Houston survived an overtime thriller to beat Texas A&M and reach the Sweet 16 on Sunday night. (Stacy Revere/Getty Images)

Houston hangs on in OT thriller to reach Sweet 16

It nearly slipped away in the final minutes, but the Cougars are headed to the Sweet 16.

Houston held on late to beat No. 9 Texas A&M 100-95 in overtime in their second-round matchup on Sunday night. That sent the Cougars back to the Sweet 16 for the fourth straight season. Jamal Shead led the Cougars with 21 points and 10 assists. He had a ridiculous put-back dunk in the second half that left his family shook in the stands.

Houston held a 12-point lead with about two minutes to go, and seemed like it could hang on for an easy win. Yet the Aggies flew back into it and made it a game. They cut it to a single possession with just more than a minute to go, and then Andersson Garcia drilled a wild buzzer-beater to force overtime.

The Cougars, despite having four starters foul out, managed to hang on in overtime to grab the five-point win. That sends them to Dallas, where No. 4 Duke will be waiting for them in the Sweet 16. It wasn’t as dominant as some others in the day, but the Cougars are still just as capable of making it to Phoenix as anyone.

Alabama ends Grand Canyon’s run

Grand Canyon’s run came to a crashing end Sunday night.

The Antelopes, fresh off their first NCAA tournament win on Friday, fell in an incredibly chaotic battle with Alabama. The contest felt much more like a random AAU matchup than an NCAA tournament game.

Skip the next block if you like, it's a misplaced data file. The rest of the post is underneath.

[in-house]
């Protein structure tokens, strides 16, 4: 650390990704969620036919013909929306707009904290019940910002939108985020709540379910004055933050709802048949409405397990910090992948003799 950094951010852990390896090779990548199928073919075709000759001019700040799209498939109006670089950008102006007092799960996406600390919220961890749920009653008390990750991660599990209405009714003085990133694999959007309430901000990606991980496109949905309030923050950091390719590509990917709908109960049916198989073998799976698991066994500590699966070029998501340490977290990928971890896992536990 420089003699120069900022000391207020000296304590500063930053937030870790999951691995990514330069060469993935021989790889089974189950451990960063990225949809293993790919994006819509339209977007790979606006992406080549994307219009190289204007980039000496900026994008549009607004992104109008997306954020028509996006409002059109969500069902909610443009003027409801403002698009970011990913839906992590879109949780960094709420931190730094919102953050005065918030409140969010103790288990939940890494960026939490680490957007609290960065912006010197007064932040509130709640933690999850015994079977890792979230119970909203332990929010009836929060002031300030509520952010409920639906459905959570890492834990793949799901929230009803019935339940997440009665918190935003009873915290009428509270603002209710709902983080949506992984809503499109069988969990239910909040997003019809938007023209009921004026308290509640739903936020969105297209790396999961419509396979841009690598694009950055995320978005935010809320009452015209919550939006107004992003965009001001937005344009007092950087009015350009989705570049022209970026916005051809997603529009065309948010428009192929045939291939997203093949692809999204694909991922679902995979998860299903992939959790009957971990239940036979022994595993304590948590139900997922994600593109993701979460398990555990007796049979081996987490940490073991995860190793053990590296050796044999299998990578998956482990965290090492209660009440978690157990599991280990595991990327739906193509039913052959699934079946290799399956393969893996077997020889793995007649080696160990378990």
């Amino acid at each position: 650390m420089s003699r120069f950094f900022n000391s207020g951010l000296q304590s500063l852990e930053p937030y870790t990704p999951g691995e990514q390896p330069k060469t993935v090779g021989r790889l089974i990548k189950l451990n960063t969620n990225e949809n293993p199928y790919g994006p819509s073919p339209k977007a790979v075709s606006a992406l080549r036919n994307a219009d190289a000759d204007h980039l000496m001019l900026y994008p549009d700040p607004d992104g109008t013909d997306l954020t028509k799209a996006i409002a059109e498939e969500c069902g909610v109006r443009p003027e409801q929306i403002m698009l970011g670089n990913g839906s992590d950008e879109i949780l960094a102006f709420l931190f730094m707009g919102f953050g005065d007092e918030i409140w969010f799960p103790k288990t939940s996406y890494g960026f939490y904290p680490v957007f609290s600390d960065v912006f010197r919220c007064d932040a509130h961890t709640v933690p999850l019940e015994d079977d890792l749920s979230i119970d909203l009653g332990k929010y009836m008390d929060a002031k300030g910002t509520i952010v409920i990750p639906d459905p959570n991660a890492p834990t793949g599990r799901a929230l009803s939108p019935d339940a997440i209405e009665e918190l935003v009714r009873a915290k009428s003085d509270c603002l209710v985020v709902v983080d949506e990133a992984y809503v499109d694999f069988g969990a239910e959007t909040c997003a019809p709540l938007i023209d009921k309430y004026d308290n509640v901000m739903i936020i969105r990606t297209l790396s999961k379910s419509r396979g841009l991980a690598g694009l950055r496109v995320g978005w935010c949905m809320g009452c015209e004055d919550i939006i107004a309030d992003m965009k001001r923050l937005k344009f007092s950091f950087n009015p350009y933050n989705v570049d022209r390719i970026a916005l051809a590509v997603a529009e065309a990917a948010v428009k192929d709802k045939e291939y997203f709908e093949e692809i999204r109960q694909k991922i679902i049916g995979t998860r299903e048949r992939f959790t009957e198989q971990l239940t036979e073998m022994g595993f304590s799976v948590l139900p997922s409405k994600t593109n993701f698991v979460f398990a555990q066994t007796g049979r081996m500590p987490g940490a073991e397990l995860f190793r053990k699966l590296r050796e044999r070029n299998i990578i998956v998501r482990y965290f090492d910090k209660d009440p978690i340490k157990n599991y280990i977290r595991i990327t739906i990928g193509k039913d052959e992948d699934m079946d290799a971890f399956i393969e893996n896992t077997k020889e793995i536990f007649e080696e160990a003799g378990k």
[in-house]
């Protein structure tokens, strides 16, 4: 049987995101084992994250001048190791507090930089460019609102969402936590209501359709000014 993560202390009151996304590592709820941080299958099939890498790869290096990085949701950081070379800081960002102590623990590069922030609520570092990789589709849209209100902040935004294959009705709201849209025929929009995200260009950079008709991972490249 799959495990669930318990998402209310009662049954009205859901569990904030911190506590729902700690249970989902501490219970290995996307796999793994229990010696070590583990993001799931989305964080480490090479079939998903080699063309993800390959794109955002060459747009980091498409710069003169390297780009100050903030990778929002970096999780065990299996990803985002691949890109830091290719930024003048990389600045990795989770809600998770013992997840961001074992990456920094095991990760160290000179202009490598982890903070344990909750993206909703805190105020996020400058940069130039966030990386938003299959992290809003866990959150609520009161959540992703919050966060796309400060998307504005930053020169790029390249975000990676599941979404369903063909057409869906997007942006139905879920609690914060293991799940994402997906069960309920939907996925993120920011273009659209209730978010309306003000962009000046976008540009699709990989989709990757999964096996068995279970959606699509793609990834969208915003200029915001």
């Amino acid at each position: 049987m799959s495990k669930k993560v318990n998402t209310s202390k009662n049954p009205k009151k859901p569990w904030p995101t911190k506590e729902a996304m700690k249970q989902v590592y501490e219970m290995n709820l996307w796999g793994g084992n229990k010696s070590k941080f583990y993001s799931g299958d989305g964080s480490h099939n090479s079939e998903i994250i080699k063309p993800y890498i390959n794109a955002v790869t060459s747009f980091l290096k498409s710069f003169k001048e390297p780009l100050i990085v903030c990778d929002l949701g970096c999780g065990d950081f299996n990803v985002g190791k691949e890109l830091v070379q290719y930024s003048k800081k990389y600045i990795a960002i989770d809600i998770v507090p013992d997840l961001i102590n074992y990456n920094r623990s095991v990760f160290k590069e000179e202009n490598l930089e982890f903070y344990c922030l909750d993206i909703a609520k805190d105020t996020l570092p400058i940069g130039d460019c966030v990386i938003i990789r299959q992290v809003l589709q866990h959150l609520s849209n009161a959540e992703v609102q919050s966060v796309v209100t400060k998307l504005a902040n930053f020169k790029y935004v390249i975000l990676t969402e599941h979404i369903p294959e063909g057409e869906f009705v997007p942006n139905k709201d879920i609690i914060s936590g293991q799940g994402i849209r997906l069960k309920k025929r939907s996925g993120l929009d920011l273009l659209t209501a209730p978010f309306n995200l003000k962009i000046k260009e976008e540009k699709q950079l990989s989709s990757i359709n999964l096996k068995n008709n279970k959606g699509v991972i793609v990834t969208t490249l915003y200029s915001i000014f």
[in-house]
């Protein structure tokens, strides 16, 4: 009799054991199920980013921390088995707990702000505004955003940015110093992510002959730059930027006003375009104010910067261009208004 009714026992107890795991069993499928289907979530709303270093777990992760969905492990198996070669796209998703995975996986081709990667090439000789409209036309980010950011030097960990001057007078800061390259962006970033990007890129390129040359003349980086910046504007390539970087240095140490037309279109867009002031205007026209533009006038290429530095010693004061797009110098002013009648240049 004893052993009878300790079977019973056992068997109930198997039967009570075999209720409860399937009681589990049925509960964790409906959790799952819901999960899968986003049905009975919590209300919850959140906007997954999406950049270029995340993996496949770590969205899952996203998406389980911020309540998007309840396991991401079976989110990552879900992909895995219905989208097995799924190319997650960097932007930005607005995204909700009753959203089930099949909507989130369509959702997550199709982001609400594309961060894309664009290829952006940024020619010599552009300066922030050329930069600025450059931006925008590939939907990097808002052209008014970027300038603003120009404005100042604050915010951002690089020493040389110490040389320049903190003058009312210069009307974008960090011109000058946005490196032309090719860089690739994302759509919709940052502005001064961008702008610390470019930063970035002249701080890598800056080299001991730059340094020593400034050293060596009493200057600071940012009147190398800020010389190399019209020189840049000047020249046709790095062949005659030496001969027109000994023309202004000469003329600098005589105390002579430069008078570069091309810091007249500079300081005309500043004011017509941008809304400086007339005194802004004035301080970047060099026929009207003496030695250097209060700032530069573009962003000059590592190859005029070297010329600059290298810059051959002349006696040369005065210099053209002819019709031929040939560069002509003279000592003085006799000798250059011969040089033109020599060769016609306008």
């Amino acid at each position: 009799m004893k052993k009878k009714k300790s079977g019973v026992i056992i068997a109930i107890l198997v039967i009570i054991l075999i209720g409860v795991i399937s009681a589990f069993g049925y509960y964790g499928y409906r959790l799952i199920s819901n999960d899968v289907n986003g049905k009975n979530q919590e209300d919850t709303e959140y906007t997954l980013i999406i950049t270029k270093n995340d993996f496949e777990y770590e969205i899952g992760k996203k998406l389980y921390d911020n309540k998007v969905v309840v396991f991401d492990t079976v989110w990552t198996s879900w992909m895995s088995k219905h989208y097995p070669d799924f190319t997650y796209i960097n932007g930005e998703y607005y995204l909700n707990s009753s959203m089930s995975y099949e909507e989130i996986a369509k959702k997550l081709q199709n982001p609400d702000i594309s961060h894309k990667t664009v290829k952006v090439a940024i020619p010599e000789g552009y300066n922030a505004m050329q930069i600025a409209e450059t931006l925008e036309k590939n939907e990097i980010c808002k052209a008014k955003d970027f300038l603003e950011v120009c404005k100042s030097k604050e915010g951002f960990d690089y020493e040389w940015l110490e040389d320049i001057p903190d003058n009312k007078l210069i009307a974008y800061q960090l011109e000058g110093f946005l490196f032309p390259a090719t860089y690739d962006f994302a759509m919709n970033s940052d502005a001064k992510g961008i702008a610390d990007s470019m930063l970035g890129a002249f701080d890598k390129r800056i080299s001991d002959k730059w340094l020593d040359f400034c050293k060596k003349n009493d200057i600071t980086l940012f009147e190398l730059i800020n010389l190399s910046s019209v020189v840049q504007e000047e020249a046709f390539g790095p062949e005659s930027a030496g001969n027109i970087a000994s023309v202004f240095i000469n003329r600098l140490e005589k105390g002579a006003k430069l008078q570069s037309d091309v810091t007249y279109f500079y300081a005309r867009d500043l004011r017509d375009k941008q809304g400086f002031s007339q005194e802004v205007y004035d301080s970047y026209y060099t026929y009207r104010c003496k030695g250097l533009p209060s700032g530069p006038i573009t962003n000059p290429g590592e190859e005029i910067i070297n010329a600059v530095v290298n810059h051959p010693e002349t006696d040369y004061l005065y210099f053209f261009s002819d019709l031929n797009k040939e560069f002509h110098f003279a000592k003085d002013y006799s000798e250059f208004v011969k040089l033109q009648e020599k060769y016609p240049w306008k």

The Crimson Tide ended the game on a 17-3 push to sneak out of Spokane with a 72-61 win. That gave Alabama its second consecutive Sweet 16 berth, something it hasn’t done in more than two decades.

Much of Grand Canyon’s issues were self-inflicted. Tyon Grant-Foster put up 29 points and had eight rebounds, but he was the only Lope to hit double figures and was the only player to make a 3-pointer. The Lopes went 2-of-20 from behind the arc and they missed 14 free throws as a team.

It took Alabama too long to take advantage, but the Tide got it done in the end. They’ll now take on top-seeded North Carolina in the Sweet 16 in Los Angeles next weekend. In order to pull off that upset, though, they’ll have some work to do to reset in the coming days.

SDSU sets up rematch with UConn

San Diego State had no issue getting past Yale on Sunday night to close out the first weekend of play.

The Aztecs flew to an easy 85-57 win over the Ivy League champs in Spokane, Washington, which punched their second straight ticket to the Sweet 16. They led the entire way and Yale, which stunned Auburn in its opening round game, couldn’t get much of anything going offensively.

The Aztecs will now head to Boston to take on top-seeded UConn in the Sweet 16 on Thursday night, which will provide fans with an early rematch of last season’s national championship game. SDSU will get a perfect chance at revenge after falling by 17 in the title game last spring — which would not only provide them a bit of closure but would also completely open up the rest of the tournament.